allow tu'e...tu'u phrases as subsentences

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Currently there is no way to specify multiple sentences in the construction subsentence, such as inside a NU or a NOI. For example, you have to use various rephrasings to say something like "He said that he went to the store and (that) John ate the meal."

The proposal is to change BNF line which reads:

subsentence<41> = sentence | prenex subsentence

to

subsentence<41> = sentence | prenex subsentence | tag TUhE # text-1 /TUhU#/

and change the yacc rule which reads:

subsentence_41  : sentence_40

| prenex_30 subsentence_41

to

subsentence_41  : sentence_40

| prenex_30 subsentence_41

| TUhE_447 text_B_2 TUhU_gap_454

| tag_491 TUhE_447 text_B_2 TUhU_gap_454

That way the above sentence could be translated .i cusku le se du'u tu'e vo'a klama le zarci .ije la djan. citka le sanmi tu'u

This was born of an actual, spontaneous use of just such a construction by Michael Helsem, uber-naturalist, at 857 (at 859 xorxes points out that it's not grammatical).

--Adam


So "Either he said he went to the store or he ate the meal" would be .i cusku le se du'u tu'e vo'a klama le zarci kei .ija la djan. citka le sanmi tu'u, with kei obligatory? Seems a good change. --And Rosta

I don't see how the kei is obligatory here? What's it closing? If it's closing the se du'u, then there's only one sentence in the subsentence, and tu'e is completely unnecessary. --Adam
You are right. Ignore what I said. I was missing the very point that you were making, about tu'e overriding i.
      • Could you delete it so as not to confuse people who read this in the future?
      • Feel free to delete it. I haven't, because Jordan refers to it below. But edit it as you see fit.

I object to the claim that "currently there is no way ...". You can use forthought connectives to do this currently, when this should be done, but it sounds like the above examples are doing the connection at the wrong level. For Adam's example, the connective should be put at the sumti level: cusku lesedu'u vo'a klama le zarci kei .e lesedu'u la djan. citka le sanmi. The translation he gave (including the grammar change) suggests that only one thing was said. A better translation of And's example should be gonai cusku lesedu'u klama le zarci kei gi citka le sanmi, as in the english the fact that the "Either" is outside of what "he" said makes the assertion that one of two things happened: (i) he said something or (ii) he ate the meal, rather than either saying one thing which contained a "or" (as "and" in the lojban version of adam's example), or saying one of two things (as saying both of two things, like the english version of adam's example). --mi'e .djorden.

  • I think Adam had in mind something more like English "He said that either he would go to the store or he would eat the meal", but without forethought. But I take your point (in extended form) that "afterthought is a privilege not a right" -- when afterthought works, then good, but it's to forethought that we look to have our guaranteed ways of saying what we want. --And Rosta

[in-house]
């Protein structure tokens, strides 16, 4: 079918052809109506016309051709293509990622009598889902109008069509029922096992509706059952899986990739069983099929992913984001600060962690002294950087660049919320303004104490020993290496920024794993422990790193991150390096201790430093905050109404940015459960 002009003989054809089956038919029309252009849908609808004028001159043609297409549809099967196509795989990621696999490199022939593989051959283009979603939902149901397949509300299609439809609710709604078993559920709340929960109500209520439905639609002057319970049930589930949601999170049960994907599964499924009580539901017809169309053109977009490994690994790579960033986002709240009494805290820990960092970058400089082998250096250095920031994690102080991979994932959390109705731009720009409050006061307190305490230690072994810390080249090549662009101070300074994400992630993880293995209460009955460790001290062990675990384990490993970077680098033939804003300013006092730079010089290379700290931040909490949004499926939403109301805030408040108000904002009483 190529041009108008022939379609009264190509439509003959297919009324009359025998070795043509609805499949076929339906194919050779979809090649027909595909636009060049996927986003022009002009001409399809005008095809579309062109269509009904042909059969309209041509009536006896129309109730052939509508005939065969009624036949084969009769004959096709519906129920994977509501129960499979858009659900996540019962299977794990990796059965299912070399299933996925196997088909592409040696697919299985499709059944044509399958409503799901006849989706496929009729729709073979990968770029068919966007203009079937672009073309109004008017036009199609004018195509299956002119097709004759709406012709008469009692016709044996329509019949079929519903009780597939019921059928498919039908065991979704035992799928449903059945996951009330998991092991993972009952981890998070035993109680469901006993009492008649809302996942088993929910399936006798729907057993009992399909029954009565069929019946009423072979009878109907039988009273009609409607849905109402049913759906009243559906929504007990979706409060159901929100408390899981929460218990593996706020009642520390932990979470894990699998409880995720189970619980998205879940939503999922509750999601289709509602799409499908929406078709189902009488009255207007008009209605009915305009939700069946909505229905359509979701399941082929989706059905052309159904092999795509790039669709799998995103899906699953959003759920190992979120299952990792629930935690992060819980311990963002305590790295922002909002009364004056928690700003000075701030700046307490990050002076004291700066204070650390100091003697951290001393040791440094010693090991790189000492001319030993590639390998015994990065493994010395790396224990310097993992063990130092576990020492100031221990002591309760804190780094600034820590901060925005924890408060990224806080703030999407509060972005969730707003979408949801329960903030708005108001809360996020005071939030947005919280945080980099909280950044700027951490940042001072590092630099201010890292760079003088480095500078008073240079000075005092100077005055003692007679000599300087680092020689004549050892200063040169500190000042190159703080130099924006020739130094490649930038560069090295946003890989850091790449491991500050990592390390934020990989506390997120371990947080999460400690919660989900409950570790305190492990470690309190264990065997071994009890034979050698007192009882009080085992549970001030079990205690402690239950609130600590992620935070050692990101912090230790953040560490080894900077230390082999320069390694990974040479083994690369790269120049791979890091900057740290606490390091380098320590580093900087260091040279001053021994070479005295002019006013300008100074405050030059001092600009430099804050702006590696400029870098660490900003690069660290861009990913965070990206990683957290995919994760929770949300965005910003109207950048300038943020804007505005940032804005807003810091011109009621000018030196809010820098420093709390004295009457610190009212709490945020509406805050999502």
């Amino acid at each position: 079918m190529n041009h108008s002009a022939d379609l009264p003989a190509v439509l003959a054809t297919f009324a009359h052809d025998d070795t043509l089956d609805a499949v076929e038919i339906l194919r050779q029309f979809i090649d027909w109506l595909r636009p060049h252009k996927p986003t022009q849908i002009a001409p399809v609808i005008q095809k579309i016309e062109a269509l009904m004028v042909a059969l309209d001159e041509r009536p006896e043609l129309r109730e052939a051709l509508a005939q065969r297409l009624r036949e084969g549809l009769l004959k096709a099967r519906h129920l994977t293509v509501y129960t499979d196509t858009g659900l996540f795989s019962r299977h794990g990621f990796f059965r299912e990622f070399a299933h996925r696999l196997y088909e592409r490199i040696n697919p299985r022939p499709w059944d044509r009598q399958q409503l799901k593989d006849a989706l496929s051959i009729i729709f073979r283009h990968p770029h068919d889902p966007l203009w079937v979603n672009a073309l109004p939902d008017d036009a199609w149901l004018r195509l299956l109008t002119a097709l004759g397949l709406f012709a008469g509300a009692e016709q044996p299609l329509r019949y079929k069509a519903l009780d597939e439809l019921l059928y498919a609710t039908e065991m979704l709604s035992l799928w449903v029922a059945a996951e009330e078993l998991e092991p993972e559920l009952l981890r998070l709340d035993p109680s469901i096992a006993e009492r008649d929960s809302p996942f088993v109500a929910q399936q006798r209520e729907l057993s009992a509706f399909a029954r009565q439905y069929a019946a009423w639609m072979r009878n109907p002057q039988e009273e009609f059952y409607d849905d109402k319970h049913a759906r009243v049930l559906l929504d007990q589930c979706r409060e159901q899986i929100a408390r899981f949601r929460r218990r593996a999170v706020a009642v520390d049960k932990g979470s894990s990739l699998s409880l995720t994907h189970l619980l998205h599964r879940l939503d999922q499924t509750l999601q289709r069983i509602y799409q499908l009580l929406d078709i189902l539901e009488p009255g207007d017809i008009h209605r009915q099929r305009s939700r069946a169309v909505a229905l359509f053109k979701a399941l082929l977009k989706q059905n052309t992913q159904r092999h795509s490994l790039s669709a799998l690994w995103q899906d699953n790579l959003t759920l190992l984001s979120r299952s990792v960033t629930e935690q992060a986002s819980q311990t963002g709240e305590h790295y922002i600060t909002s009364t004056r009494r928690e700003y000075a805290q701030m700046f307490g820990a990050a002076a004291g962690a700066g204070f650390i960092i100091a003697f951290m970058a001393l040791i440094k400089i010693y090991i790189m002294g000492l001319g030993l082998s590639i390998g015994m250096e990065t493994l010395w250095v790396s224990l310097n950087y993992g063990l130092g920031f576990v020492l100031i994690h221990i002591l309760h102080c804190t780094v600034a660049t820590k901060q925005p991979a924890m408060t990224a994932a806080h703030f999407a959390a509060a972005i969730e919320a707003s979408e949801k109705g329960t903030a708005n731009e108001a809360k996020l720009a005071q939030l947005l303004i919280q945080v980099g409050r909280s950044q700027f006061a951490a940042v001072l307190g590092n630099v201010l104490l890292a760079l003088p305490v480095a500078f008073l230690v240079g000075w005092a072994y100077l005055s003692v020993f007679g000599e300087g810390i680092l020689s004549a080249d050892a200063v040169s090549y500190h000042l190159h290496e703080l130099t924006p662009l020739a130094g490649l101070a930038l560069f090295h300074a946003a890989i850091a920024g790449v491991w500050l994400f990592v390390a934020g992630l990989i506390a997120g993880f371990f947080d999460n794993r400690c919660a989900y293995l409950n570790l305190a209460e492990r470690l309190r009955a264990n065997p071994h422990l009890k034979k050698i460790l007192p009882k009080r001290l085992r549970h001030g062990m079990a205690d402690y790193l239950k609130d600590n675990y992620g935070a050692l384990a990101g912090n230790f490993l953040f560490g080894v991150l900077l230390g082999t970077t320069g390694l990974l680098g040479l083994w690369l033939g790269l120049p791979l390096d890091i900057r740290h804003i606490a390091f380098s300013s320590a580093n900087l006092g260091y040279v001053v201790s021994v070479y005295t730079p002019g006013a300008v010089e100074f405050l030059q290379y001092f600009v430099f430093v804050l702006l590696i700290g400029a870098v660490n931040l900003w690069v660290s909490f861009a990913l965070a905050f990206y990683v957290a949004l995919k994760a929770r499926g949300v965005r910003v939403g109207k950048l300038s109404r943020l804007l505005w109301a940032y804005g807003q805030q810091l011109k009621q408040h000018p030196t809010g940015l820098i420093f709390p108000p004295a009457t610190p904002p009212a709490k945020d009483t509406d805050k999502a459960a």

In my example, if indeed there were two different utterances, then le se du'u ... kei .e le se du'u ... would be better, but I was thinking of a case when only one utterance is being relayed, in which case joining two se du'u is not quite accurate. Forethought or maybe some other methods may work to join two sentences, but beyond that it gets to be extremely unwieldy. If you are relaying an utterance of say 5 sentences, would you happy saying le se du'u gegegege ... gi ... gi ... gi ... gi ...? -- Adam

  • OTOH, where you would have tu'e ... i ... i ... i ... i ... tu'u, one could have ge ... gige ... gige ... gige ... gi ..., which if anything seems slightly simpler... --And Rosta
    • That it's simpler is debatable. It introduces two different ways of separating sentences: for sentences at the main sentence level, use .i; for subsentences, start with ge before the first sentence, and separate each sentence with gige, except for the separation between the last and the next-to-last, which are separated by gi. I prefer the consistency and simplicity of .i -- Adam

I see; So then, what is wrong with ko'a cusku lesedu'u vo'a ba klama le zarci gi'onai ba citka le sanmi? Additionally there's always using real quotes. Or if you feel like cheating la'e lu ... li'u (the la'e making it essentially the same as a lesedu'u, but with a full text node, so you can do whatever .ija type stuff you want. Actually now that I think about this more I don't think it neccesarily deserves the label "cheating"). But GIhA covers the example And gave, and I would imagine many others. For "He said that he went to the store and John ate the meal", "ko'a cusku lesedu'u ko'a klama le zarci gi'e citka fa la djan. le sanmi" works, though it is less pretty than the forethought version (or that la'e lu ... li'u version). -mi'e .djorden.

Some of those may work, with diverse stylistic baggage, but your last example is semantically anomalous. ko'a klama le zarci gi'e citka fa la djan. le sanmi claims that ko'a fa la djan. citka le sanmi; it puts two (apparently different) sumti into one slot. You could still use giheks to achieve the desired effect, but you would have to be sure that no sumti appear before the selbri. -- Adam